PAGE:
Venus will make a rare transit across the face of the Sun on June 5/6, 2012 and for this historic event, Universe Today will be coordinating unprecedented live coverage. Starting at 20:00 UTC (2:00 p.m. PDT, 5 pm EDT) on Tuesday, June 5, a live 8-hour webcast will provide views from around the world using multiple telescopes along with commentary from astronomers, space scientists and other special guests.
Viewers will also have the chance to interact and ask questions about this uncommon event to learn more about its significance in aiding our understanding of the Solar System.
Universe Today’s Fraser Cain will be teaming up with astronomers Dr. Pamela Gay, Dr. Phil Plait (the Bad Astronomer) and many more special celebrity guests. During this 8-hour marathon, they will provide information on how you can safely observe this event for yourself, as well as sharing telescope views from around the world (New Zealand, Canada, California, Nevada, Arizona, North Carolina, and more). These experts will be discussing why these transits are so rare, how they’ve been used to explore the Solar System, and what astronomers can learn from this event.
The transit will be broadcast as a live Google+ Hangout on Air, and on YouTube live. It will also be embeddable on any website that wants to share live coverage of the transit.
We’ll also be showcasing photographs and other coverage from the public, astronomers and even space telescopes.
To participate, share your views or ask questions, go to the coordinating page on Universe Today, UniverseToday.com/transit.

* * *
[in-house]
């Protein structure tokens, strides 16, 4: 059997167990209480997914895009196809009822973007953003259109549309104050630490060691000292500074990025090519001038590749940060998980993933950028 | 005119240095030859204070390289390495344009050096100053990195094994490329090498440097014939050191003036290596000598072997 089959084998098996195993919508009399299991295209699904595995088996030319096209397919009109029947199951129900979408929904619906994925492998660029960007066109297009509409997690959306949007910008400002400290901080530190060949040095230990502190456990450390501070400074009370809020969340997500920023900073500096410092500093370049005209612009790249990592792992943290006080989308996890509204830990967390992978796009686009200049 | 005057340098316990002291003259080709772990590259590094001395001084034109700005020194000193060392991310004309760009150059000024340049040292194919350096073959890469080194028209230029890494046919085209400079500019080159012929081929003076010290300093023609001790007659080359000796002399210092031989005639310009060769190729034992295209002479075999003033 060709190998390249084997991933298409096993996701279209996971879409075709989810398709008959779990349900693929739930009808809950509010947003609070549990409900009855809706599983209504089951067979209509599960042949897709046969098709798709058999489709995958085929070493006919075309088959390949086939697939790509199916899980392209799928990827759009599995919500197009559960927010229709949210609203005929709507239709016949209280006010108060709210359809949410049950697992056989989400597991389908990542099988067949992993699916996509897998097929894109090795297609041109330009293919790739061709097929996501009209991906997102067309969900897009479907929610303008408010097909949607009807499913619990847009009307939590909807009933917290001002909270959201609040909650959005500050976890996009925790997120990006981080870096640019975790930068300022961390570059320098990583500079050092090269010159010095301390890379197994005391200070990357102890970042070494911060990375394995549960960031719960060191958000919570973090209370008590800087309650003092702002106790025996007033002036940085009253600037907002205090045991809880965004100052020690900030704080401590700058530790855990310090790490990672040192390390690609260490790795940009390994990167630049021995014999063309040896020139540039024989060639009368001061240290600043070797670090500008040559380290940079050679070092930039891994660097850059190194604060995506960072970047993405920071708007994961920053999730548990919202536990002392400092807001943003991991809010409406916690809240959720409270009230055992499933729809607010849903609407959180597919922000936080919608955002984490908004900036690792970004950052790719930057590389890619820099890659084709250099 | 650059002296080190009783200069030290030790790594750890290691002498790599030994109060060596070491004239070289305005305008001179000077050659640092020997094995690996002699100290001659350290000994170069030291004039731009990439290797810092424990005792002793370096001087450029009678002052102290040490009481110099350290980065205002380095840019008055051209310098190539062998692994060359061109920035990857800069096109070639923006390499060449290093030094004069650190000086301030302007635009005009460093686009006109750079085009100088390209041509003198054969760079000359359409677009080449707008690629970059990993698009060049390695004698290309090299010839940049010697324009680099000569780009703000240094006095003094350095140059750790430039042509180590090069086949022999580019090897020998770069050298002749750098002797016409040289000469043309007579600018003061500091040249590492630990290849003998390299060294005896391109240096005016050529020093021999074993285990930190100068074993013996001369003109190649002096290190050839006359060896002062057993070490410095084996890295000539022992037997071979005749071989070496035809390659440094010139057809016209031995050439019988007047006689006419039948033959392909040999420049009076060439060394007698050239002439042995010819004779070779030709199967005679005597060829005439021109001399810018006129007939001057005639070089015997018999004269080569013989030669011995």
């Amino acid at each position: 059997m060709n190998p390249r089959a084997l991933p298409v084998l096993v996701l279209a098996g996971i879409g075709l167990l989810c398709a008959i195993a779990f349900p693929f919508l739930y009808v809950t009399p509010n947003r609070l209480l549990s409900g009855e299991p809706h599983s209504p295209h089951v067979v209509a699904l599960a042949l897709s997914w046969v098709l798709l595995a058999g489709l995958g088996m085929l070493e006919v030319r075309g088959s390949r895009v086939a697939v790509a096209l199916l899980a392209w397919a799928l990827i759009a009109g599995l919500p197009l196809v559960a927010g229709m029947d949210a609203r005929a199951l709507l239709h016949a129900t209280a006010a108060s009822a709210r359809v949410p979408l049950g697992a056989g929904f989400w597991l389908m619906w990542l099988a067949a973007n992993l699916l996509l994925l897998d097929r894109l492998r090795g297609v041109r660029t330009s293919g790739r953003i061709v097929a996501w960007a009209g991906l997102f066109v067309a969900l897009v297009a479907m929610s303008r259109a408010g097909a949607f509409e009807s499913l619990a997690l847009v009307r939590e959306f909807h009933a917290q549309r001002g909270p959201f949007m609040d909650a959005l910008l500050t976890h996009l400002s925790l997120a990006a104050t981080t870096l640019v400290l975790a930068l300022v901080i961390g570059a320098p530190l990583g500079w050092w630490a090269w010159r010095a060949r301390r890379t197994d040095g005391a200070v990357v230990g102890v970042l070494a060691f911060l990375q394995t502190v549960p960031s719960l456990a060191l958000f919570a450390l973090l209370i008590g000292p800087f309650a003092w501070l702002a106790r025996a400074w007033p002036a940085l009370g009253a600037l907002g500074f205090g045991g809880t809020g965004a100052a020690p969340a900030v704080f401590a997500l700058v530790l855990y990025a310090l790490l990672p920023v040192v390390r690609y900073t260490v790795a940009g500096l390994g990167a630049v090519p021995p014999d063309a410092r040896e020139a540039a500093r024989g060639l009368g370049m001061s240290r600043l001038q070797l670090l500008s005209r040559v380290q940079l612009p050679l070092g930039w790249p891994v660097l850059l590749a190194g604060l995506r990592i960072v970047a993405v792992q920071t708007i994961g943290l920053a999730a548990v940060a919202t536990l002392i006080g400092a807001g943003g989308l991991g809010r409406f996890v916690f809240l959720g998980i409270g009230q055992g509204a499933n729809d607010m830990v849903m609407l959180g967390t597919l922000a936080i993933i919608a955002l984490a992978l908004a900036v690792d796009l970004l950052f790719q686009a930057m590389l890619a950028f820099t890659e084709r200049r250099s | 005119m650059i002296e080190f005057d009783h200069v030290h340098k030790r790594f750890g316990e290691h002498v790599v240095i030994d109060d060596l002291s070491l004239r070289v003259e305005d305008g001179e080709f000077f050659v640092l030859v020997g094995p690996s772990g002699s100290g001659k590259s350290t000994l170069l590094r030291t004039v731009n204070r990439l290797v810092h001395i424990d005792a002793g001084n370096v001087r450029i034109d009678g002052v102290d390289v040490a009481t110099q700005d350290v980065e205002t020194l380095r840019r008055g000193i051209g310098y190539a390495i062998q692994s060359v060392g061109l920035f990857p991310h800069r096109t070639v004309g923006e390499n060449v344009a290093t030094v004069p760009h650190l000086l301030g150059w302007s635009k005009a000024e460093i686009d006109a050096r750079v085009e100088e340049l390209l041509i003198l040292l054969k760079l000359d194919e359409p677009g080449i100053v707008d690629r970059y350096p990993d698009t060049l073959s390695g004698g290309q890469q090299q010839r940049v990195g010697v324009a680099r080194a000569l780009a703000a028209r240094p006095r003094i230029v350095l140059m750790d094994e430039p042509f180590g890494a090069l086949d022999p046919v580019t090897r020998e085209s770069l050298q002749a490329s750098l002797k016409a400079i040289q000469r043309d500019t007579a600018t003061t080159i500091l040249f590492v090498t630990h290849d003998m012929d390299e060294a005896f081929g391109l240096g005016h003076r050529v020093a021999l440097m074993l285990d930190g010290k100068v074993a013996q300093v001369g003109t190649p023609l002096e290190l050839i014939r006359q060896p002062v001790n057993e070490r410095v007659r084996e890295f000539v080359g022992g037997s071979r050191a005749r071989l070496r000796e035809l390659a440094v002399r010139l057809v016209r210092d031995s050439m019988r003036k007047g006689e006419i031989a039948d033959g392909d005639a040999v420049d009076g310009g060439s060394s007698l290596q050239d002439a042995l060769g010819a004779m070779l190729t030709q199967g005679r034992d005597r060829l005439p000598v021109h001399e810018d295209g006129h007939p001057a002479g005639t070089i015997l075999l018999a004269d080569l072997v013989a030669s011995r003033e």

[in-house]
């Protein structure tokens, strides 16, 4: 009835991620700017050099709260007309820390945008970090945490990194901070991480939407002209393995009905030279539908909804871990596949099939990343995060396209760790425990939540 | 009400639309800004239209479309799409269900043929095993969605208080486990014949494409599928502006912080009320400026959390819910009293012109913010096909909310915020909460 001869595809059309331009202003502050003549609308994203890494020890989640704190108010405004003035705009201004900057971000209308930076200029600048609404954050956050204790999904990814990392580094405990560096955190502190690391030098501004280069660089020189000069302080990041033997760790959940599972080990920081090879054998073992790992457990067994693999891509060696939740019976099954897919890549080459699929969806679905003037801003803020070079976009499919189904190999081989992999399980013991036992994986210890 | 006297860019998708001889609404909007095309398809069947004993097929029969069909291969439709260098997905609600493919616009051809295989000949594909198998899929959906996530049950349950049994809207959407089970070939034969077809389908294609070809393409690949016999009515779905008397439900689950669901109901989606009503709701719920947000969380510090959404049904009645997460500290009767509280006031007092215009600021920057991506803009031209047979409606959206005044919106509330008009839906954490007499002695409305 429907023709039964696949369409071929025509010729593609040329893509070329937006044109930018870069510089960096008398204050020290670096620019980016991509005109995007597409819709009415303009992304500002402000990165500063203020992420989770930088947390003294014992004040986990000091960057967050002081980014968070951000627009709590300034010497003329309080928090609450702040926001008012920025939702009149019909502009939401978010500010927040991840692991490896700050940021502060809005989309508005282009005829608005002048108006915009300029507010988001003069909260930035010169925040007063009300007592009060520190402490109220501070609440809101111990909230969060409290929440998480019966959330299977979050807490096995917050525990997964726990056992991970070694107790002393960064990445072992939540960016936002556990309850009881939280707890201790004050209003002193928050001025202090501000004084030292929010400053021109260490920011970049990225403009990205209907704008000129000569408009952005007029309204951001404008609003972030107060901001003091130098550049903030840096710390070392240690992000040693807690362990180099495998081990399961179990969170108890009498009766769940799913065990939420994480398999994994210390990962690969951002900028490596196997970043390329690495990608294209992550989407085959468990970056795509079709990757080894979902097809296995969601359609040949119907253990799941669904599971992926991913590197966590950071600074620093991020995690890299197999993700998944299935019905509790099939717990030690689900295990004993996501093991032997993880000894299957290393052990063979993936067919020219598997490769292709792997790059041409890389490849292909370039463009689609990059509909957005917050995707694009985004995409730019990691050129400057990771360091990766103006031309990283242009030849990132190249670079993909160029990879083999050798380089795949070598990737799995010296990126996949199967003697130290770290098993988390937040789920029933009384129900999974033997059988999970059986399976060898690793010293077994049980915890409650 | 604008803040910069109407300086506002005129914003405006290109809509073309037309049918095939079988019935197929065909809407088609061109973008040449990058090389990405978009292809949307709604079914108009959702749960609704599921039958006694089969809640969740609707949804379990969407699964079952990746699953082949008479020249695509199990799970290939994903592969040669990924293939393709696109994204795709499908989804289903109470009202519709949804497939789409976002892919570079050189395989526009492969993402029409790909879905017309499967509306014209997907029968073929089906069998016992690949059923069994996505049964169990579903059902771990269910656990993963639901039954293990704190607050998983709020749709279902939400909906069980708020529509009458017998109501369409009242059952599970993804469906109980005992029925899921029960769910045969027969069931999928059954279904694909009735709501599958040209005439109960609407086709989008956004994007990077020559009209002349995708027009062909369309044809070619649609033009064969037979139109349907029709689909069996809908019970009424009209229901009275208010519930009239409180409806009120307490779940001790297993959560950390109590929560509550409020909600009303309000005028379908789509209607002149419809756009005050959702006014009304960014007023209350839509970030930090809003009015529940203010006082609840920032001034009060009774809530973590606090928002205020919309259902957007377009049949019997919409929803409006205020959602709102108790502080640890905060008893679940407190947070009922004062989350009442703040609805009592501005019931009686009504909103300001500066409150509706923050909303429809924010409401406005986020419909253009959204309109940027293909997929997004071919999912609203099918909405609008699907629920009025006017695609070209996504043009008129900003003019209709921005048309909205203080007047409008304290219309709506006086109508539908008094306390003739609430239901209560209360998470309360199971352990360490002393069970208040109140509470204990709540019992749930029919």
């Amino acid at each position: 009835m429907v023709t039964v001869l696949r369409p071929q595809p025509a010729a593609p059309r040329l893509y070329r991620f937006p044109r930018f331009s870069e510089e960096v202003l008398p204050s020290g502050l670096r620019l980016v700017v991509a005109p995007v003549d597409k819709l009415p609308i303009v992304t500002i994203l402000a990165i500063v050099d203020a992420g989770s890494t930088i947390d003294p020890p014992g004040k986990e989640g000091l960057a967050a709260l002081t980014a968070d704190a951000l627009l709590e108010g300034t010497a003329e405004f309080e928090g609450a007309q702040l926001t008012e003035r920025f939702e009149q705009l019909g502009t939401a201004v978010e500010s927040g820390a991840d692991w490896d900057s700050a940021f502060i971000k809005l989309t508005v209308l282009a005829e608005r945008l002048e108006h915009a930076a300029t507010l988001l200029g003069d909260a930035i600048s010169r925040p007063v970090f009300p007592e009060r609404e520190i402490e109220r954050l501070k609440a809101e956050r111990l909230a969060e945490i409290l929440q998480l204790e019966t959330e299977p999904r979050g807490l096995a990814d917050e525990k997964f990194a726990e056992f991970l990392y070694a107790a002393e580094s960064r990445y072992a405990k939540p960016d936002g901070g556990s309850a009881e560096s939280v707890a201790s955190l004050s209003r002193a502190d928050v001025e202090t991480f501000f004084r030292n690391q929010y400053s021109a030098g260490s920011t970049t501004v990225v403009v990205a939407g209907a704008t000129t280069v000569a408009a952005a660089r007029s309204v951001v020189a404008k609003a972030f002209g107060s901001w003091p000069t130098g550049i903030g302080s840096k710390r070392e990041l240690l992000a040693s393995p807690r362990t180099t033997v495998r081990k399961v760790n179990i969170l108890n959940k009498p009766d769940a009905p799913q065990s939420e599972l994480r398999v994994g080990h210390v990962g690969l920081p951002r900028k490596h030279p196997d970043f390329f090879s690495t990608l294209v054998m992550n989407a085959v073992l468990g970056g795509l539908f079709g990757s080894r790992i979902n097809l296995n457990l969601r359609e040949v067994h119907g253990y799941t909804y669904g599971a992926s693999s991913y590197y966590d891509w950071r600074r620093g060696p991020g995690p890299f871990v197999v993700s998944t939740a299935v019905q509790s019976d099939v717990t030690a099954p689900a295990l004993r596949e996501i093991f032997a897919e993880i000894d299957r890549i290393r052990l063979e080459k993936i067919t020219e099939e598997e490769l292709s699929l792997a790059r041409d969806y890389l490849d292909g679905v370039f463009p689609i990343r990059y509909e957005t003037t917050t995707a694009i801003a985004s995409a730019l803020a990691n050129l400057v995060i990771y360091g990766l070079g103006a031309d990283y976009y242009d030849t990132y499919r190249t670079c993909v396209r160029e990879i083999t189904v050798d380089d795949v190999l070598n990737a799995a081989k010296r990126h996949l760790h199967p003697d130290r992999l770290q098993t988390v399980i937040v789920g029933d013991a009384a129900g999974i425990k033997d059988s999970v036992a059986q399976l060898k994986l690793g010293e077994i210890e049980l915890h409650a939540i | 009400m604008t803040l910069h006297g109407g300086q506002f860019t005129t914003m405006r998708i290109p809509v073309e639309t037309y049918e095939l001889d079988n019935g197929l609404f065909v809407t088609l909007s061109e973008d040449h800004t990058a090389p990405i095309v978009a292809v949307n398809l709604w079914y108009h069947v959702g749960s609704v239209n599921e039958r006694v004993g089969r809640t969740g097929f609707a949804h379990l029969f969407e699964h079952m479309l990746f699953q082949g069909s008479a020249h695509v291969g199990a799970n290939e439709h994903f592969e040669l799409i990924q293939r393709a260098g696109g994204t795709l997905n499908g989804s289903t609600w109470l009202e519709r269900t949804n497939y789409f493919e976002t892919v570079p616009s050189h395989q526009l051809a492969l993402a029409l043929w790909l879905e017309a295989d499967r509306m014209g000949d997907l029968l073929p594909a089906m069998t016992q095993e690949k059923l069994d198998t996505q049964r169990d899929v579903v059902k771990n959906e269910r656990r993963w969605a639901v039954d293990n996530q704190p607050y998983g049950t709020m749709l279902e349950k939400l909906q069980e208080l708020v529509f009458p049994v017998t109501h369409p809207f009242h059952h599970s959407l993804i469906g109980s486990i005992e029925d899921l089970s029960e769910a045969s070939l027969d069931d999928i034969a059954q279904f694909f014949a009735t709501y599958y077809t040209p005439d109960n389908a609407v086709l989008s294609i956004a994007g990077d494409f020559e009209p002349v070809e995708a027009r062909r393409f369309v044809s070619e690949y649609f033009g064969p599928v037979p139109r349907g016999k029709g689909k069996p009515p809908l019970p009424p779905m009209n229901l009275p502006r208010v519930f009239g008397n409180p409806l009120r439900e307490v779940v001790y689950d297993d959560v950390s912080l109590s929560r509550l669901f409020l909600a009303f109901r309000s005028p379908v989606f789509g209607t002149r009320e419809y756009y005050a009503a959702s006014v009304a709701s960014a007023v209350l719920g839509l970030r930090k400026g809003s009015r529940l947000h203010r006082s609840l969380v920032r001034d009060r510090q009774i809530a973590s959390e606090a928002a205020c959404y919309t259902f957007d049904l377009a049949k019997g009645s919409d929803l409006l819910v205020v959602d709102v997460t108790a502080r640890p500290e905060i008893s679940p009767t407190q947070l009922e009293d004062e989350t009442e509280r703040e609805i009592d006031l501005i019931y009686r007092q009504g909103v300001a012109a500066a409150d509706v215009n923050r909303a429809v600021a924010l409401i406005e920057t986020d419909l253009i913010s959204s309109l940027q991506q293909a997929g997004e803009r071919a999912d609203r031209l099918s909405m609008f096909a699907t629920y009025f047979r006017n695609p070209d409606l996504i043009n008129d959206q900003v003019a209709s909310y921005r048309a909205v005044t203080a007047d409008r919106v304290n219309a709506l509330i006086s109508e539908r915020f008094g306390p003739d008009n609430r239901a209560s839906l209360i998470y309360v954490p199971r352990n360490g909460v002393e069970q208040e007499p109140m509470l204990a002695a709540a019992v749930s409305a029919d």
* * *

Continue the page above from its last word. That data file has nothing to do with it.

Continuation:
You can also follow the action via Universe Today on Twitter @universetoday and use the hashtag #venushangout
A transit like this occurs when Venus passes directly between Earth and the Sun. Viewers will see Venus as a small dot gliding slowly across a portion of the Sun. Historically, viewed by Captain James Cook and other famous astronomers from days gone by, this rare alignment is how we originally measured the size of our solar system.
There have been 53 transits since 2000 B.C. but only six transits of Venus have been observed since the invention of the telescope more than 400 years ago. There were no transits of Venus from 1882 to 2004, and the next one won’t take place until 2117. The last time the event occurred was on June 8, 2004, and was viewed by millions worldwide. This year, observers on six continents and a small portion of Antarctica will be in position to see at least part of it.
But no matter where you live or what sky conditions are in your area, you can watch live with this special coverage!
Nancy Atkinson is currently Universe Today’s Contributing Editor. Previously she served as UT’s Senior Editor and lead writer, and has worked with Astronomy Cast and 365 Days of Astronomy. Nancy is the author of the new book “Incredible Stories from Space: A Behind-the-Scenes Look at the Missions Changing Our View of the Cosmos.” She is also a NASA/JPL Solar System Ambassador.